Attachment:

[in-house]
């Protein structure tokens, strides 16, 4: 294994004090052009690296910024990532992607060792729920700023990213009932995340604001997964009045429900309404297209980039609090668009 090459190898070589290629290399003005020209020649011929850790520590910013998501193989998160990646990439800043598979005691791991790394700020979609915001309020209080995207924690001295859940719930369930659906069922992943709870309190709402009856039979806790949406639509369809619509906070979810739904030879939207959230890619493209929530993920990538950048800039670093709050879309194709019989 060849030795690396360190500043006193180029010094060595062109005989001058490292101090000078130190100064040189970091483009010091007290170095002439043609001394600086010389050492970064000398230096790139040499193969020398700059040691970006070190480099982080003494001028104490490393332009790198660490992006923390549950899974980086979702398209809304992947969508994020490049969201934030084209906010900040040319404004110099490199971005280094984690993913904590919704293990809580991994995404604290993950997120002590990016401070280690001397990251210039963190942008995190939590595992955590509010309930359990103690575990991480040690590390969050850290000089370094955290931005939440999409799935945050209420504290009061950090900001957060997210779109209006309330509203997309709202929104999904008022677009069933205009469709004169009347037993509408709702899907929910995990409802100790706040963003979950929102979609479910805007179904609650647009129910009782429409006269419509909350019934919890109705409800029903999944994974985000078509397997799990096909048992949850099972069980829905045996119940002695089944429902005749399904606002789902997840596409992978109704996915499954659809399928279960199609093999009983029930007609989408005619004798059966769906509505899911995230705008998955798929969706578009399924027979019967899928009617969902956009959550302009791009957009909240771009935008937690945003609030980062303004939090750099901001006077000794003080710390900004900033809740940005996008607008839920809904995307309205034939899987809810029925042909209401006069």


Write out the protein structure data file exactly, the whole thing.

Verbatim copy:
[in-house]
């Protein structure tokens, strides 16, 4: 294994004090052009690296910024990532992607060792729920700023990213009932995340604001997964009045429900309404297209980039609090668009 090459190898070589290629290399003005020209020649011929850790520590910013998501193989998160990646990439800043598979005691791991790394700020979609915001309020209080995207924690001295859940719930369930659906069922992943709870309190709402009856039979806790949406639509369809619509906070979810739904030879939207959230890619493209929530993920990538950048800039670093709050879309194709019989 060849030795690396360190500043006193180029010094060595062109005989001058490292101090000078130190100064040189970091483009010091007290170095002439043609001394600086010389050492970064000398230096790139040499193969020398700059040691970006070190480099982080003494001028104490490393332009790198660490992006923390549950899974980086979702398209809304992947969508994020490049969201934030084209906010900040040319404004110099490199971005280094984690993913904590919704293990809580991994995404604290993950997120002590990016401070280690001397990251210039963190942008995190939590595992955590509010309930359990103690575990991480040690590390969050850290000089370094955290931005939440999409799935945050209420504290009061950090900001957060997210779109209006309330509203997309709202929104999904008022677009069933205009469709004169009347037993509408709702899907929910995990409802100790706040963003979950929102979609479910805007179904609650647009129910009782429409006269419509909350019934919890109705409800029903999944994974985000078509397997799990096909048992949850099972069980829905045996119940002695089944429902005749399904606002789902997840596409992978109704996915499954659809399928279960199609093999009983029930007609989408005619004798059966769906509505899911995230705008998955798929969706578009399924027979019967899928009617969902956009959550302009791009957009909240771009935008937690945003609030980062303004939090750099901001006077000794003080710390900004900033809740940005996008607008839920809904995307309205034939899987809810029925042909209401006069």